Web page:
The materials used were as follows. Component (A) (Curable resin composition).

A1: Elastomer

NBR1 (acrylonitrile-butadiene rubber; Nipol DN003 by Nihon Zeon, Mooney viscosity (ML1+4 (100 C.): 78)

NBR2 (acrylonitrile-butadiene rubber; Nipol 1312 by Nihon Zeon, Mooney viscosity (ML1+4 (100 C.): unmeasurable due to liquid form)

EPDM (ethylene-propylene-diene rubber; EP25 by Nihon Synthetic Rubber, Mooney viscosity (ML1+4 (100 C.): 90)

SBR (styrene-butadiene rubber; SL574 by Nihon Synthetic Rubber, Mooney viscosity (ML1+4 (100 C.): 64)

A2: Radical Reactive Resin

ALE (allyl ester resin; AA101 by Showa Denko K.K.)

VE1 (vinyl ester resin; sample containing 5 wt % phenol novolac-based diallyl phthalate, by Showa Highpolymer Co. Ltd; viscosity: 2.1 (Pasec, 80 C.))

VE2 (vinyl ester resin; H-600 by Showa Highpolymer Co. Ltd)

UP (unsaturated polyester resin; Upica 5836 by Nihon Upica)

A3: Organic Peroxide

DCP (dicumyl peroxide; Percumyl D by Nihon Oils and Fats)

Component (B) (Carbon Material)

B1: Boron-containing graphite fine powder was obtained by the following method.

LPC-S coke by Nippon Steel Chemical Co., Ltd., a (natural calcined) non-acicular coke (hereinafter referred to as coke A) was crudely pulverized to a size of 2-3 mm with a pulverizer (product of Hosokawa Micron Co., Ltd.). The crude pulverized product was finely pulverized with a jet mill (IDS2UR, product of Nihon Pneumatic Co., Ltd.). It was then adjusted to the desired particle size by sieving. Particles of 5 μm and smaller were removed by air classification using a turboclassifier (TC15N, product of Nissin Engineering Co., Ltd.). After adding 0.6 kg of boron carbide (B4C) to a 14.4 kg portion of the adjusted finely pulverized product, the mixture was blended for 5 minutes using a Henschel mixer at 800 rpm. The mixture was then placed in a cover-attached graphite crock with an inner diameter of 40 cm and a volume of 40 liters, and the crock was situated in a graphite heater-equipped graphitizing furnace and graphitized at a temperature of 2900 C. After being allowed to cool, the powder was taken out to obtain 14 kg of powder. The resulting graphite fine powder had a mean particle size of 20.5 μm, a lattice spacing (Co value) of 6.716 Å and a B content of 1.3 wt %.

B2: Boron-free graphite fine powder was obtained by the following method.

Coke A was crudely pulverized to a size of 2-3 mm with a pulverizer. The crude pulverized product was finely pulverized with a jet mill. It was then adjusted to the desired particle size by seiving. Particles of 5 μm and smaller were removed by air classification using a turboclassifier. The powder was then placed in a cover-attached graphite crock with an inner diameter of 40 cm and a volume of 40 liters, and the crock was situated in a graphite heater-equipped graphitizing furnace and graphitized at a temperature of 2900 C. After being allowed to cool, the powder was taken out to obtain graphite fine powder. The resulting graphite fine powder had a mean particle size of 20.5 μm, a lattice spacing (Co value) of 6.758 Å and a B content of 0 wt %.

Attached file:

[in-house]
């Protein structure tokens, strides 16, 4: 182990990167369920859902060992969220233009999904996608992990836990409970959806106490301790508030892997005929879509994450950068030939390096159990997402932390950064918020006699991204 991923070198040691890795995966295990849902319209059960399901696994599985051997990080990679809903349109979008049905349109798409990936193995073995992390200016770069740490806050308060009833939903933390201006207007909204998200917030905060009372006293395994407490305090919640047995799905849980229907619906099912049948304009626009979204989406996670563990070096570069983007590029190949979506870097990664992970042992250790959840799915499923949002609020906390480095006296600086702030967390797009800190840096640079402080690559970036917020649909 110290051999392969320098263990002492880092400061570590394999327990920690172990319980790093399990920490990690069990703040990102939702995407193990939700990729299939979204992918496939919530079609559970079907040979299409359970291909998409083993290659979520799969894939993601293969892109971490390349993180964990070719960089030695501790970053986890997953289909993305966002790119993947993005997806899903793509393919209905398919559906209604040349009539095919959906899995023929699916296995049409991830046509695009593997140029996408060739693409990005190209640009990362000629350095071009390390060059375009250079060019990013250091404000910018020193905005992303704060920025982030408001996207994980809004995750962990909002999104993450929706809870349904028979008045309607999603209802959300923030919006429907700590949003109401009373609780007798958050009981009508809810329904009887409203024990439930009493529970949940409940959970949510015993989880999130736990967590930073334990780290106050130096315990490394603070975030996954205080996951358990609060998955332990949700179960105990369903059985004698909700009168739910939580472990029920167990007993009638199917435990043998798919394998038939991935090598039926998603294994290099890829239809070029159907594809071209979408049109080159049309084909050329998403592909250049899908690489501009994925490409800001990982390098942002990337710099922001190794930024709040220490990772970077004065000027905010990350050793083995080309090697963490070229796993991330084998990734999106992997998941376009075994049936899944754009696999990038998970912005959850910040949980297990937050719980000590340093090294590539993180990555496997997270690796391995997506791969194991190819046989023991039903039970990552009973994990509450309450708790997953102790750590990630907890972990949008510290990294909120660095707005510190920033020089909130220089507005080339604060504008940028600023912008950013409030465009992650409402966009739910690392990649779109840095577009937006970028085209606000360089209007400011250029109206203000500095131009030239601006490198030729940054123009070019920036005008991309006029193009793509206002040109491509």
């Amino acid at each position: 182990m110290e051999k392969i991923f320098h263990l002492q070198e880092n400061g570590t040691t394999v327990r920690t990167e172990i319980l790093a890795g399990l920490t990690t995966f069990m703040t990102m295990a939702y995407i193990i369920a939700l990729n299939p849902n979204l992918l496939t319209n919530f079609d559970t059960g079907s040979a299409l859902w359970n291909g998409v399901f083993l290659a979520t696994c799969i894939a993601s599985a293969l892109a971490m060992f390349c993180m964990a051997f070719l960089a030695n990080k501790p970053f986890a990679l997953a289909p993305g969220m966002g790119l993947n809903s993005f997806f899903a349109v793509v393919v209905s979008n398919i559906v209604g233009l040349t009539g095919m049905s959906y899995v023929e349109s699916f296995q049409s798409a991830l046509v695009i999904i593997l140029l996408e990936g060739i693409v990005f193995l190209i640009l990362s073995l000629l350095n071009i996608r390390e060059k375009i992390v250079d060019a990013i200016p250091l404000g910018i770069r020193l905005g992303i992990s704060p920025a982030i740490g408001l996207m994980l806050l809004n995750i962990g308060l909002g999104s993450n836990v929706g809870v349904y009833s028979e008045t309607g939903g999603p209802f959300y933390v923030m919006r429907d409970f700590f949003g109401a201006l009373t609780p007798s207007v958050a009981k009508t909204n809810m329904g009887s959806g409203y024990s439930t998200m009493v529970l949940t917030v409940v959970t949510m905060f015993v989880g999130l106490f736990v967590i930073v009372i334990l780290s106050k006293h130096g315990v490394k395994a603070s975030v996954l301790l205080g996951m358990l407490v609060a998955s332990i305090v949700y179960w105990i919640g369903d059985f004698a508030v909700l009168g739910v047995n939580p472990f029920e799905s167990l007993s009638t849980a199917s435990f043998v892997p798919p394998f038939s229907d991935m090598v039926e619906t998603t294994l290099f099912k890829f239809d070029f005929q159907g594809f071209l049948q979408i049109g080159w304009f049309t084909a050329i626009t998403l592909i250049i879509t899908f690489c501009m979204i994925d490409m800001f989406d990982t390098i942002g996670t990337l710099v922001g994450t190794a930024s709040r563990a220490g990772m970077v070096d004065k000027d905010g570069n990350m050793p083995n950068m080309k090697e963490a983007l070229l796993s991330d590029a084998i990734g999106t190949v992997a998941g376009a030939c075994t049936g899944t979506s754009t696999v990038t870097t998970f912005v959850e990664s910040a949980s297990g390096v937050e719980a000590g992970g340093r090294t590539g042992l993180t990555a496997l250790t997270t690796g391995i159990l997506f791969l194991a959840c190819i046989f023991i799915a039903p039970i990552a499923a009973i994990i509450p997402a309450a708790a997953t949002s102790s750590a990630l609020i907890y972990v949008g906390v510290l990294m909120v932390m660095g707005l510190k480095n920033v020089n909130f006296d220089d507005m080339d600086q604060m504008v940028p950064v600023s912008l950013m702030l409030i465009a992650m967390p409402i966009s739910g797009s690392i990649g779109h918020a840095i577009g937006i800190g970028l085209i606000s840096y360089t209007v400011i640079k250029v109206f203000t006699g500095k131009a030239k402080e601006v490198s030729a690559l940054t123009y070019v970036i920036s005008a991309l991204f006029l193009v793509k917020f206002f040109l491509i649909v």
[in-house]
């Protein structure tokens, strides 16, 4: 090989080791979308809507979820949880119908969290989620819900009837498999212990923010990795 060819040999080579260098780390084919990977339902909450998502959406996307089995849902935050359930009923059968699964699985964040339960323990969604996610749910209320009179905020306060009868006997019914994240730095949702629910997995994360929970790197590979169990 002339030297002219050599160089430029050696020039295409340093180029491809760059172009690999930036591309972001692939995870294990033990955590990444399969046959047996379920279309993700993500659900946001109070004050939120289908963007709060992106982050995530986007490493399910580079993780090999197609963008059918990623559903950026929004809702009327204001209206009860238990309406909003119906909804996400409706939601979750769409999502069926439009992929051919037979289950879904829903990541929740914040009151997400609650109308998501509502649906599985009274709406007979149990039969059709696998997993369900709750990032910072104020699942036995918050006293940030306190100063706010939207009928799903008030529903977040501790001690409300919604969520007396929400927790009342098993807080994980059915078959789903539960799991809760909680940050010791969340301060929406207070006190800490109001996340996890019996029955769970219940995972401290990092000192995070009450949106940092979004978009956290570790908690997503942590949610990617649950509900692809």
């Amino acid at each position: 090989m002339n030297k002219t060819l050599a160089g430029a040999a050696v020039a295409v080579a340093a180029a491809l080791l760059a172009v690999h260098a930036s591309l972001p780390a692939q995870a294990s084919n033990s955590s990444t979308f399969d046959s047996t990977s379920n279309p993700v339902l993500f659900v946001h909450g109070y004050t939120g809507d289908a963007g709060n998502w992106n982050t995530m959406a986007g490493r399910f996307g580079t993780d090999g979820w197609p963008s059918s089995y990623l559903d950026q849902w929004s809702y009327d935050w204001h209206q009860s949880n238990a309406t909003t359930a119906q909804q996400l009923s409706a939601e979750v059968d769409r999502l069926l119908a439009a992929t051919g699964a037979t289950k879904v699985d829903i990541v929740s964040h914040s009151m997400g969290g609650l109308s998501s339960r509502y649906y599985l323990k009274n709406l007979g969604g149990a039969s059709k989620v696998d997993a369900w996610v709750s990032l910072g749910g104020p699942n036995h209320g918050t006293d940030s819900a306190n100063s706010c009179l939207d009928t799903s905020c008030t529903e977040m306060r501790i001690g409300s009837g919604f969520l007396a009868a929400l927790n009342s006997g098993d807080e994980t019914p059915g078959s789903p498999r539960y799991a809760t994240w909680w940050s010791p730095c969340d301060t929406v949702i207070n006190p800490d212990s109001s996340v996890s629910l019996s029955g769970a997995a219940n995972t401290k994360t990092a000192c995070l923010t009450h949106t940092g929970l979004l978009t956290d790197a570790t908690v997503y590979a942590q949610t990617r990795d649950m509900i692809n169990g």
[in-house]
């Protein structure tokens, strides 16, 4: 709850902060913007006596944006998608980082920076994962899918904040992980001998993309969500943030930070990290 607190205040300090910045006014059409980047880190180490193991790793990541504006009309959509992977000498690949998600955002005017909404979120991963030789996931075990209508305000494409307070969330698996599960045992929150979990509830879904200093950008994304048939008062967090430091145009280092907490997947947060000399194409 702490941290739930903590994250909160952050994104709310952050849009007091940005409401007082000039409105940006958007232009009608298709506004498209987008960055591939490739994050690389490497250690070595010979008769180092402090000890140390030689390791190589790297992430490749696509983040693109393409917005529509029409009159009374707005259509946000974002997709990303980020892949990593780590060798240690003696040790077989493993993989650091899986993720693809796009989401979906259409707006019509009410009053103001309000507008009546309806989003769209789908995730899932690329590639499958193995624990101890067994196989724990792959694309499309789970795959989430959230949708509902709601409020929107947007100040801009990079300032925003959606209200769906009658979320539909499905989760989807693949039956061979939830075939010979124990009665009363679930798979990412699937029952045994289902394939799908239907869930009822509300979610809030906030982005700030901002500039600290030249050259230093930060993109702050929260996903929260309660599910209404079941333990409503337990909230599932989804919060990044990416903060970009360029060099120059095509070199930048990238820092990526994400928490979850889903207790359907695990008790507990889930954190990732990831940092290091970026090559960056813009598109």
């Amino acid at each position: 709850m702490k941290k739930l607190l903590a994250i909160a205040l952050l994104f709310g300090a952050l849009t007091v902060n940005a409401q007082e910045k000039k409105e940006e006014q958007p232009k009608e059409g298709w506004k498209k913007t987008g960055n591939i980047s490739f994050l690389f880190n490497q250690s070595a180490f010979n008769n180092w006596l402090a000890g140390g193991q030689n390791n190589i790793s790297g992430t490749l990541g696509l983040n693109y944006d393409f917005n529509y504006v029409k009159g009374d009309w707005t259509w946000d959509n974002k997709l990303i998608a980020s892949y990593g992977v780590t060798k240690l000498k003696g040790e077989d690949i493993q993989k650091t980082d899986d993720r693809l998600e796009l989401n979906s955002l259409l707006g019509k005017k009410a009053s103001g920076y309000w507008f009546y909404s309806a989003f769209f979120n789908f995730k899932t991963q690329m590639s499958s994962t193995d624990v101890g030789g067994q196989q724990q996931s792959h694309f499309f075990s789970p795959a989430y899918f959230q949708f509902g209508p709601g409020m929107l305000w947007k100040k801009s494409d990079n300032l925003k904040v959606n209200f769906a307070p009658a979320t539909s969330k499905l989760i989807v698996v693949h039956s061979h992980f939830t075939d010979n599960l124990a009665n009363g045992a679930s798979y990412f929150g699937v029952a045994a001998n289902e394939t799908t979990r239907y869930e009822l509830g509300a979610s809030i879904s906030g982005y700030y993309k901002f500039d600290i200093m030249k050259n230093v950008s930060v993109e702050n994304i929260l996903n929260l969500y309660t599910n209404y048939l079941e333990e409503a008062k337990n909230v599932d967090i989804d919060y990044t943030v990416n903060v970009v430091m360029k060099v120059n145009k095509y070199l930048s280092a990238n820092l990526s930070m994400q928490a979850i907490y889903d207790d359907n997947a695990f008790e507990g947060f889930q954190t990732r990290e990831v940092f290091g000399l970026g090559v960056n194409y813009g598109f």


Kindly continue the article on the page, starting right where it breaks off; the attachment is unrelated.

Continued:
UFG: Artificial graphite; UFG30 by Showa Denko K.K.

EXP: Expanded graphite; EXP-50EL by Nihon Graphite Industry

VGCF: Vapor-grown carbon fiber; VGCF-G (fiber diameter: 0.1-0.3 μm, fiber length: 10-50 μm) by Showa Denko K.K.

CNT: Carbon nanotubes were obtained by the following method.

In a graphite rod with a diameter of 6 mm and a length of 50 mm, a hole with a diameter of 3 mm and a depth of 30 mm was opened from the end along the center axis, and then a mixed powder of rhodium (Rh):platinum (Pt):graphite (C) in a weight ratio of 1:1:1 was packed therein, to fabricate an anode. A cathode made of 99.98% purity graphite was separately fabricated with a diameter of 13 mm and a length of 30 mm. The electrodes were placed opposite each other in a reactor and connected to a direct current power source. The interior of the reactor was substituted with 99.9% hellium gas, and direct current arc discharge was performed. The soot (chamber soot) adhering to the inside of the reactor and the soot accumulated on the cathode (cathode soot) were collected. The pressure and current conditions in the reactor were 600 Torr and 70 A. During the reaction, the gap between the anode and cathode was constantly maintained at 1-2 mm.

The collected soot was placed in a 1:1 mixed solvent of water and ethanol and subjected to ultrasonic dispersion, and then the dispersion was recovered and the solvent was removed with a rotary evaporator. The sample was ultrasonically dispersed in a 0.1% aqueous solution of benzalkonium chloride as an anionic surfactant, and then centrifuged at 5000 rpm for 30 minutes, after which the dispersion was recovered. The dispersion was then heat treated for 5 hours in air at 350 C. for purification to obtain carbon nanotubes with a fiber diameter of 1-10 nm and a fiber length of 0.05-5 μm.